In 2022, how much will it cost to own a pet?
According to recent pet ownership data, one out of every five homes in the United States welcomed a new cat or dog into their home during the COVID-19 pandemic. Approximately 23 million people added a furry family member during this time, with the majority intending to keep the pet. Being a pet owner, however, entails more than just deciding where to look for the ideal pet and selecting a companion. It also include making financial, insurance, and pet-care decisions.
Statistics on pet ownership
Statistics on pet ownership reveal that ownership levels have risen to new highs in recent years. According to the American Pet Products Association (APPA), 70 percent of households own a pet in 2021-2022. There are 69 million dog-owning households in the United States, compared to 45.3 million cat-owning households.
Consider the following data on pet ownership:
- The number of people who keep pets is continuing to rise. In 1988, 56 percent of homes had a pet, compared to 70 percent now.
- Expenses for pet items, services, and care increased to more than $103 billion in 2020, up from $97 billion in 2019.
- Approximately 30% of Americans adopted at least one pet during the outbreak.
- In 2020, gross written cat insurance premiums are expected to reach over $2 billion, up from $1.6 billion in 2019.
- In 2020, 83 percent of pet insurance premiums included coverage for dogs.
Adoption vs. shopping
When a family decides to add a new pet to the family, the question of whether to rescue from another home or shelter or buy from a breeder arises frequently. Each pet needs a loving home, so assess the benefits and drawbacks of each scenario before making a decision.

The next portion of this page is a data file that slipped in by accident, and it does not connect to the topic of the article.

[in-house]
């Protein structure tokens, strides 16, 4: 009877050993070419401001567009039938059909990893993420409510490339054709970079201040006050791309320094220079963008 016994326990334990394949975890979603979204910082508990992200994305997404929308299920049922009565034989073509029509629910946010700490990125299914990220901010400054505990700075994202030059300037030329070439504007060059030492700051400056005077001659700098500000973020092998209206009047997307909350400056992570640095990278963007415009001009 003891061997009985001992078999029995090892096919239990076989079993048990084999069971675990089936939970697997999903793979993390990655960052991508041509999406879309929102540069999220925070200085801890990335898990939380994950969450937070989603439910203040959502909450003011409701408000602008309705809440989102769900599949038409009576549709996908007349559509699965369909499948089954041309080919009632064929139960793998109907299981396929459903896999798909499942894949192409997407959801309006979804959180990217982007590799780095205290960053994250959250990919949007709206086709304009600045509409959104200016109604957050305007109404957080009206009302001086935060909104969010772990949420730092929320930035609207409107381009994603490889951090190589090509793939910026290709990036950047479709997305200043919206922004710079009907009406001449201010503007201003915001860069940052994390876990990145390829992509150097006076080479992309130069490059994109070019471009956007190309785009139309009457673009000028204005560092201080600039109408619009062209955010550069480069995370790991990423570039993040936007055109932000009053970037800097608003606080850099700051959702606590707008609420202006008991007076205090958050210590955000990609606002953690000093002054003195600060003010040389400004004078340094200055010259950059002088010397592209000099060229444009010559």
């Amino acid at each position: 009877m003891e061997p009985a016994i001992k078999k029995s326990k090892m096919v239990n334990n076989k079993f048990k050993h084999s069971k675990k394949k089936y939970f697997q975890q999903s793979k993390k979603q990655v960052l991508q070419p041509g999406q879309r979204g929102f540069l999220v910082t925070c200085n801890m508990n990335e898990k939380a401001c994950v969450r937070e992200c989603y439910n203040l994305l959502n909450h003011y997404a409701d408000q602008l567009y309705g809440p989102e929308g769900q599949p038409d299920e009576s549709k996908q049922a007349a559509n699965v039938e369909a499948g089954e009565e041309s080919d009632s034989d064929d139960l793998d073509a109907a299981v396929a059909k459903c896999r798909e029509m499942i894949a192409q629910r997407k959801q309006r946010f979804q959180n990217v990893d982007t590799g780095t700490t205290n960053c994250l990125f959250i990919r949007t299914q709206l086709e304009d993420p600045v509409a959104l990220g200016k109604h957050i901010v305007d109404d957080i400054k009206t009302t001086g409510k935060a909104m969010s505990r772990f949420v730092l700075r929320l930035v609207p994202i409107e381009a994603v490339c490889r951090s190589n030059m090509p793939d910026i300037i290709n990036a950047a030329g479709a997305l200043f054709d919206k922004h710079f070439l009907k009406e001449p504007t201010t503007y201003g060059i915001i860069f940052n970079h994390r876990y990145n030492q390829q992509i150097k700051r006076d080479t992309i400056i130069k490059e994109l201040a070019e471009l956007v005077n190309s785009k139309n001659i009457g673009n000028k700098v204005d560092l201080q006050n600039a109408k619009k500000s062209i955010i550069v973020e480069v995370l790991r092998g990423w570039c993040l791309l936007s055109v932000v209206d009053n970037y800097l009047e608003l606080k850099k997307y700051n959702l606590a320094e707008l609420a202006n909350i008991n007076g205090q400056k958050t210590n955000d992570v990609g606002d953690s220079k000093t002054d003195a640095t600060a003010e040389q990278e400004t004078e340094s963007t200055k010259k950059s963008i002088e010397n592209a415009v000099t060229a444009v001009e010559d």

- Adoption statistics that matter
- Approximately 4.1 million pets are adopted each year, despite the fact that over 3 million pets enter shelters each year. This includes approximately 2.1 million cats and 2 million dogs.
- Approximately 40% of dog owners and 46% of cat owners got their pets through word of mouth, such as family and friends.
- A third of dog owners learned about their pet via a breeder, compared to 23% of dog owners who learned about their pet through a shelter.
- While mixed-breed dogs are the most frequent, purebred dogs account for 25% of canines in shelters.
- Dogs are more likely to be purchased from a breeder when picking a pet, whereas cats are more likely to be adopted.
- Among cats, black cats have the lowest adoption rates.
- Pit bulls and chihuahuas are among the breeds with the lowest adoption rates, and they are frequently euthanized.
- Every year, around 920,000 shelter animals are euthanized, a decrease from 2.6 million in 2011 due to increased adoption rates.
- The most prevalent reasons for pets being rehomed are behavioral and health difficulties.
- One method to lessen the chances of having to rehome a pet is to have a thorough awareness of all the costs connected with being a responsible pet owner before you adopt.
The estimated cost of owning a pet
While these fees are based on animals from shelters, many of them are equivalent to those of buying from a breeder. Keep in mind that some of the charges, such as heartworm and flea medicine, are ongoing expenses that must be paid on a regular basis.
The costs listed here are approximations. According to Petfinder, pet adoption rates vary by shelter, age, breed, and size of the animal. In general, pet adoption charges range between $425 and $880.
Depending on the popularity of the breed, buying from a breeder can add a significant amount to the cost and fees. French bulldogs, for example, can cost up to $4,000 on average, while golden retrievers can cost up to $3,000. Each breeder determines their own prices, which may or may not include spaying and neutering fees. Check what fees are covered up front so you know which petcare steps the breeder has taken and which ones you'll have to address on your own.